Using Small-Angle X-Ray Scattering (SAXS) to Study Metabolism

Small-Angle X-Ray Scattering (SAXS) is a method used to quantify nanoscale differences in the density of a sample. This method is gaining importance in the field of metabolomics, for the assessment of metabolic state and related disorders.

SAXS can be used to study the structure of proteins, including apolipoproteinsmolekuul_be | Shutterstock

What is Small-Angle X-Ray Scattering?

SAXS is an X-ray scattering technique that measure the elastic scattering of X-rays when it is traveling through a material. Although it is fundamentally similar to X-ray diffraction, there are also some distinct differences.

Both methods employ an intense X-ray beam, but in SAXS the sample molecule is in solution. This is in contrast to X-ray diffraction, where the sample is embedded in a crystal. X-ray diffraction often yields higher resolution and better signal-to-noise ratio but there are certain proteins that are flexible and do not crystallize easily. For such molecules, small-angle X-Ray scattering may be applied.

Mechanism of Small-Angle X-Ray Scattering

SAXS is based on differences in contrast. The signal is derived from the difference in the average electron density of the solvent and solute or the protein. This difference in the density is based on the composition of the solvent and the concentration of the sample. The data collection is based on subtracting the data obtained from the “blank” buffer and the sample.

It is important to measure the blank precisely, as even small differences in the composition of the buffer can affect the small-angle X-Ray scattering data. Also, low angle scattering data can be contaminated by unscattered X-rays. Thus, the experimental station should be carefully set-up to ensure minimum contamination.

Using Small-Angle X-Ray Scattering to reveal the structure of lipoproteins

Apolipoproteins have been shown to emulsify lipids and have protective roles against cardiovascular diseases and obesity. They act as structural scaffolds and can activate lipoprotein-modeling factors. They can also interact with cell surface proteins to modulate lipoprotein metabolism.

As they have great importance in lipid biology, it is important to know the structure of apolipoproteins. However, many of the apolipoproteins transition between self-associated states, such as dimers, trimers, tetramers etc. Thus, it is difficult to characterize their structure.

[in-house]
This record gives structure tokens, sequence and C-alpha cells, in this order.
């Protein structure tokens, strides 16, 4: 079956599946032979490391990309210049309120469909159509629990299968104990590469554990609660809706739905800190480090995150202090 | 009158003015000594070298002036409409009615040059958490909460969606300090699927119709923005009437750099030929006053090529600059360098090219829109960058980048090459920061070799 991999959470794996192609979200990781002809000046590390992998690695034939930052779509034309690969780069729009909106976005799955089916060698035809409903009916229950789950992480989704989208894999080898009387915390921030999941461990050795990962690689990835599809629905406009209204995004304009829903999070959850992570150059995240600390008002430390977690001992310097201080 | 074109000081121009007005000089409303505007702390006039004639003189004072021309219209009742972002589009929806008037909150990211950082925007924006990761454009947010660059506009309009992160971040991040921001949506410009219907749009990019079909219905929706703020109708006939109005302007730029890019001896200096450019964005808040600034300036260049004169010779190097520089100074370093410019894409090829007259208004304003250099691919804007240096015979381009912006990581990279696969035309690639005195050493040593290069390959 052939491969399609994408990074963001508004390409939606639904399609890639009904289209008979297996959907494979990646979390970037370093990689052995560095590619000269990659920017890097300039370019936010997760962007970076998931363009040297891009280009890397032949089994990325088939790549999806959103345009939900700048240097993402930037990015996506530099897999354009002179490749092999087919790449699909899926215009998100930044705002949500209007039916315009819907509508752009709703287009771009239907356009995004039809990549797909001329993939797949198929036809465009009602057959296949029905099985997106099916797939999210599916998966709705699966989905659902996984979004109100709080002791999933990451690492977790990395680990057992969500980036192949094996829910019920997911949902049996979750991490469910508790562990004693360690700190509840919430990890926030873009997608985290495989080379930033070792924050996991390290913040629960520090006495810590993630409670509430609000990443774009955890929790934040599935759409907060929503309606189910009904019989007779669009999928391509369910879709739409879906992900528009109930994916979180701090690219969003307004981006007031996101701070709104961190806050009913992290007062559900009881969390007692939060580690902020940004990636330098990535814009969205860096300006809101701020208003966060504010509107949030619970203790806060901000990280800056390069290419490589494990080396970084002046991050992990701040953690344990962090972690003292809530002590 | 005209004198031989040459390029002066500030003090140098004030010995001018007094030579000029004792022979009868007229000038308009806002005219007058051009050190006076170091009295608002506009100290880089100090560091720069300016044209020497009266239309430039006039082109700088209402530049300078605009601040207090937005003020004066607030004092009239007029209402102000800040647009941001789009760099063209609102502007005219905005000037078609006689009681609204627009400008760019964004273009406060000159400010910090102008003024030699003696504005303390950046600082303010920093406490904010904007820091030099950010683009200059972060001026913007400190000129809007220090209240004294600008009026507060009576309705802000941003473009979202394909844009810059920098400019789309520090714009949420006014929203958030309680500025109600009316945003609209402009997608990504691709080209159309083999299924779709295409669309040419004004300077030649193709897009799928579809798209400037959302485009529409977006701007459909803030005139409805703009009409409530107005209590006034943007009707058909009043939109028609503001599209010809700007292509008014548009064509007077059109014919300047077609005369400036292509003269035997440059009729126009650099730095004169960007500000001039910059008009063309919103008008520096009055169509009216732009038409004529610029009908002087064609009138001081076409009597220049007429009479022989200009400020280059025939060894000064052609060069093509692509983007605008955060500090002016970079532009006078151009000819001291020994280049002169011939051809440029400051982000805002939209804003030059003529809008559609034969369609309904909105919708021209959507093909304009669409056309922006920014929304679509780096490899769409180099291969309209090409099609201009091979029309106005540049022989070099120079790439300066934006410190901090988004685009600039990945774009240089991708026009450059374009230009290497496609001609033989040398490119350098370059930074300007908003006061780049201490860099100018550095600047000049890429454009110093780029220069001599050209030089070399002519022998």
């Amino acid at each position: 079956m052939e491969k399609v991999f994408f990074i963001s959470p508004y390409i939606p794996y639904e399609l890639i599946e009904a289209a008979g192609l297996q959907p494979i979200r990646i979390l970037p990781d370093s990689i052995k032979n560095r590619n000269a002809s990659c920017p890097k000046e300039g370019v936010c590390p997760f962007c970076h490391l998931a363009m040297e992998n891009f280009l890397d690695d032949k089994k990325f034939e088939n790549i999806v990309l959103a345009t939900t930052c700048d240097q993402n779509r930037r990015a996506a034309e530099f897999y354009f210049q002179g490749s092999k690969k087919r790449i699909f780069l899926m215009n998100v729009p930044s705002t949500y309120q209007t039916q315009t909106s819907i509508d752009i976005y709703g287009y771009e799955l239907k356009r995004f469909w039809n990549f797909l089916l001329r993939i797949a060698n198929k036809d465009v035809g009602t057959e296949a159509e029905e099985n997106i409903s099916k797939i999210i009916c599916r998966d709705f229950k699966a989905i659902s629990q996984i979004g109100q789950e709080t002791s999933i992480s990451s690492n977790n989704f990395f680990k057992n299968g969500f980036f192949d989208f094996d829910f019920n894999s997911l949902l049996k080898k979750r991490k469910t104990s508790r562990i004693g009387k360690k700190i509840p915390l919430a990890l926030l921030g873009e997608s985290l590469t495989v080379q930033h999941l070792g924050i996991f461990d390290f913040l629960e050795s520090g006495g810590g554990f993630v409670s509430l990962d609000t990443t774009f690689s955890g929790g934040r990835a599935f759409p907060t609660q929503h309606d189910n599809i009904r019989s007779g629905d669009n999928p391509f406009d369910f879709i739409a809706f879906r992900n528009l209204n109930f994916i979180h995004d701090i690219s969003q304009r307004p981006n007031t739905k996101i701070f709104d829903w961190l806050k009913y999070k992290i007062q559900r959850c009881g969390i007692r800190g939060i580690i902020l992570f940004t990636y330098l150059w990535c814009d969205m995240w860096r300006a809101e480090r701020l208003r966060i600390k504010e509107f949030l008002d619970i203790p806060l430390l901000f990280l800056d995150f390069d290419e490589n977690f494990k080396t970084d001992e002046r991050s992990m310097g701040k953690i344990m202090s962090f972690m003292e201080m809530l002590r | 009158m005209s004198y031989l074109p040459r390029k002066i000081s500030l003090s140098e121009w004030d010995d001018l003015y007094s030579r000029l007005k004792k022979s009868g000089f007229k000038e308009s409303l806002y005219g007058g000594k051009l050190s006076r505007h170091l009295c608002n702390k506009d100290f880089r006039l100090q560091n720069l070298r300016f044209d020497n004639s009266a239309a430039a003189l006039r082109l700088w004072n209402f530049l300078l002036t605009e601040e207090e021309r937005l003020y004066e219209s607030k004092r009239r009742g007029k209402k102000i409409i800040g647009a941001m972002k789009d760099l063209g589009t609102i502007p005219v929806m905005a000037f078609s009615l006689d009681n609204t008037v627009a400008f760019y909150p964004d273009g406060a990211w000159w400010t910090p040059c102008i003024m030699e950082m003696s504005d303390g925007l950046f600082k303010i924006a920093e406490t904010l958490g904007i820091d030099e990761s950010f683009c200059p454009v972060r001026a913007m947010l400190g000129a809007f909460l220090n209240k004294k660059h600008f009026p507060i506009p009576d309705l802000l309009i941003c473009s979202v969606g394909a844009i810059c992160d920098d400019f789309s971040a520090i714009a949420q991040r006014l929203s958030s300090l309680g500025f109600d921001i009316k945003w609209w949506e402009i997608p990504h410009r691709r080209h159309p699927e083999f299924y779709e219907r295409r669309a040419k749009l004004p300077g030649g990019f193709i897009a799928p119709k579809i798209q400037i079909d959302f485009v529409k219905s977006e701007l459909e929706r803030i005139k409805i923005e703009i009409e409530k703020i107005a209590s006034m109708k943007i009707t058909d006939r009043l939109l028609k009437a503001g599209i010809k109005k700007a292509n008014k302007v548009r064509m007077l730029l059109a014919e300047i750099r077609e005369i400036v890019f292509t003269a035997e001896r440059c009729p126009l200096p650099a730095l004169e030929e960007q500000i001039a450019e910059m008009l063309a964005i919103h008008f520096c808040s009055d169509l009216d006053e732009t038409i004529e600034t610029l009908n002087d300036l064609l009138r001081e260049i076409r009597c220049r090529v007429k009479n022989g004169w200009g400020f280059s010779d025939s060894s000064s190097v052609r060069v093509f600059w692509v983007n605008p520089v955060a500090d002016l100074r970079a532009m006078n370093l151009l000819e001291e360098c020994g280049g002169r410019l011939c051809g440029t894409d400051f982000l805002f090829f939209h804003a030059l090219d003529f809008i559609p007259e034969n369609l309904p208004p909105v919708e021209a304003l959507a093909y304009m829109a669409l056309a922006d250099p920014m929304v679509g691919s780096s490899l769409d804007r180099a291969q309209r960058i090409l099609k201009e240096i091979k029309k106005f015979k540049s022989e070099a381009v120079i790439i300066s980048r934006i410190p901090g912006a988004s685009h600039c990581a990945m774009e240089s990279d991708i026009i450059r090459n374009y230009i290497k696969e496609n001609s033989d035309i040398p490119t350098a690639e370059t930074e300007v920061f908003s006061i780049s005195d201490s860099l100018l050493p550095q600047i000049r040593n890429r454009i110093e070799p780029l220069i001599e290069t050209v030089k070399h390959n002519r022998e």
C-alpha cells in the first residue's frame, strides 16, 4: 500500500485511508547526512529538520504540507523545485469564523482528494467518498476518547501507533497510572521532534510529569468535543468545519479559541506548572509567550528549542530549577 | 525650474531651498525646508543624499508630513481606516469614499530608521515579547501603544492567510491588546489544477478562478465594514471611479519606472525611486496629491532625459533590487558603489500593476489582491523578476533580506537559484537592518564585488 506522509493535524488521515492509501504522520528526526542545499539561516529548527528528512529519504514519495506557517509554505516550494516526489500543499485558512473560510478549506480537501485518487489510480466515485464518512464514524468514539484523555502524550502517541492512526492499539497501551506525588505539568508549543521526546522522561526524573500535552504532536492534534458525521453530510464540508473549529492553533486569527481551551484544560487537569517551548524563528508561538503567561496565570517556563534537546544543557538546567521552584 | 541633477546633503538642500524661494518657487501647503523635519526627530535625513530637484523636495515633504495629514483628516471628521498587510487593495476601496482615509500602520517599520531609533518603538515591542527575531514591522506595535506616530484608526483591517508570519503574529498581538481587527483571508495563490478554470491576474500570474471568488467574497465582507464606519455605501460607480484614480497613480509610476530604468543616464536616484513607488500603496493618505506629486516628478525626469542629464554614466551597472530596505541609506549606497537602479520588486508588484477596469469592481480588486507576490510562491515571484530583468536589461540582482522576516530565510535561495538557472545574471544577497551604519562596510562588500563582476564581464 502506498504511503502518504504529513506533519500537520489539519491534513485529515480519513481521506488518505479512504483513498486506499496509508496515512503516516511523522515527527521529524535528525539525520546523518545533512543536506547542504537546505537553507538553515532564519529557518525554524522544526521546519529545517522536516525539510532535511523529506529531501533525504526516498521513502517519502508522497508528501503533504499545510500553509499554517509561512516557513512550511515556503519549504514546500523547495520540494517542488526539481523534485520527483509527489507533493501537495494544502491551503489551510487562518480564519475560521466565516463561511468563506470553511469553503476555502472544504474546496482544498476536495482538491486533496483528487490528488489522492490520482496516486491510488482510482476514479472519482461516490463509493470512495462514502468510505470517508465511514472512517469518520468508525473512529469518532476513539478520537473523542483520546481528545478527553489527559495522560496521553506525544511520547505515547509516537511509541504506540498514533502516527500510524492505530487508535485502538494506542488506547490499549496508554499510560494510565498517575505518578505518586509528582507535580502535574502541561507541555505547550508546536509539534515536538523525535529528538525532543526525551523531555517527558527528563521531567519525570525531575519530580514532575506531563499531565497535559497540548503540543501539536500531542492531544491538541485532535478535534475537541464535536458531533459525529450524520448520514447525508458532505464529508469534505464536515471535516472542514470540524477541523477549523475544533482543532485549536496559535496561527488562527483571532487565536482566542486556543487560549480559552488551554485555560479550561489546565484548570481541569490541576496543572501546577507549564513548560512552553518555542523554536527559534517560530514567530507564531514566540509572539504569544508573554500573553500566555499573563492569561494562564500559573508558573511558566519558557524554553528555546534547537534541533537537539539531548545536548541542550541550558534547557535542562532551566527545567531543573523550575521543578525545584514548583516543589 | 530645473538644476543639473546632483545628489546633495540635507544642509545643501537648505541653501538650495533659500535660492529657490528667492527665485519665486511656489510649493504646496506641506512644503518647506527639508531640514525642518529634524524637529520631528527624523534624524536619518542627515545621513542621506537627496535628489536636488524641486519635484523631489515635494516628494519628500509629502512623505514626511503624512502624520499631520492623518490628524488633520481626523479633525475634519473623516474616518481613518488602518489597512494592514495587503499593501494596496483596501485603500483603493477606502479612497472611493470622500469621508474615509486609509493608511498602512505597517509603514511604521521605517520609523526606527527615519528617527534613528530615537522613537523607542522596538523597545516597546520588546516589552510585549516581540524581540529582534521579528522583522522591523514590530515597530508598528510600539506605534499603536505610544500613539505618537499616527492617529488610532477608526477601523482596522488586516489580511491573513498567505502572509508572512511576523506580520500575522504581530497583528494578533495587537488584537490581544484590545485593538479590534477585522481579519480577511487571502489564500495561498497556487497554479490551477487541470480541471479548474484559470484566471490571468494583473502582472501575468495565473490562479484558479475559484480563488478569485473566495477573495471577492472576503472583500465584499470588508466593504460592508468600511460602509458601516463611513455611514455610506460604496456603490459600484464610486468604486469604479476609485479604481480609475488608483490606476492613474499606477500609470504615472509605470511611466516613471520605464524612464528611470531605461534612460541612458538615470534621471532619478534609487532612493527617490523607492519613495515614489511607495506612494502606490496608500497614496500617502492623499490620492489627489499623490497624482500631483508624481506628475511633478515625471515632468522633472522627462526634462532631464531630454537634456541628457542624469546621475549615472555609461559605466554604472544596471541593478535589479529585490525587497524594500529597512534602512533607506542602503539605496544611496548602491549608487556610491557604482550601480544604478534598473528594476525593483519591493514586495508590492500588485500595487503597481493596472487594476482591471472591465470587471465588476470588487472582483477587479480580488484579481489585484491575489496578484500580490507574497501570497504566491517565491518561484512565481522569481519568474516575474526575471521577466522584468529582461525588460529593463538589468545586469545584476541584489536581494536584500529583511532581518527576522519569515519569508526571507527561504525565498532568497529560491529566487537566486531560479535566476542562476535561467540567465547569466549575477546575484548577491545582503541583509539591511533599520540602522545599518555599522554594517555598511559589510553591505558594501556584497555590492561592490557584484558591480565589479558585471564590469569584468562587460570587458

One way is to stabilize one particular oligomeric form using site-directed mutagenesis. However, this method has drawn criticism as it has the potential to alter the protein conformation along with the oligomeric state.

A recent study performed SAXS on a full-length apolipoprotein, apoA-IV. Using this method, the authors were able to visualize the full length of the protein along with its truncation variants. They were also able to analyze how the termini affect the conformation of the structure as a whole. Understanding the structure also provides a clue to how the protein functions in various metabolic processes.

How can SAXS be used to understand the interactions among digested food?

A recent study used SAXS to investigate how caseinophosphopeptides (CPP), a major digested product of milk, and chitosan interact in a simulated gastrointestinal condition. There is a change in pH value as the food passes from stomach to small intestine, and this pH change induces the formation of a complex between caseinophosphopeptides and chitosan. This complex formation is driven by electrostatic interactions between these two molecules. SAXS was used to characterize the structure of these complexes.

SAXS was also used to study how polyphenols, a class of micronutrients, interact with CRPP and chitosan. Using this method, it is possible to analyze how digested food complexes interact with each other and with other molecules, giving critical insights into digestion and metabolism.

Further Reading

Last Updated: Apr 1, 2019

Dr. Surat P

Written by

Dr. Surat P

Dr. Surat graduated with a Ph.D. in Cell Biology and Mechanobiology from the Tata Institute of Fundamental Research (Mumbai, India) in 2016. Prior to her Ph.D., Surat studied for a Bachelor of Science (B.Sc.) degree in Zoology, during which she was the recipient of an Indian Academy of Sciences Summer Fellowship to study the proteins involved in AIDs. She produces feature articles on a wide range of topics, such as medical ethics, data manipulation, pseudoscience and superstition, education, and human evolution. She is passionate about science communication and writes articles covering all areas of the life sciences.  

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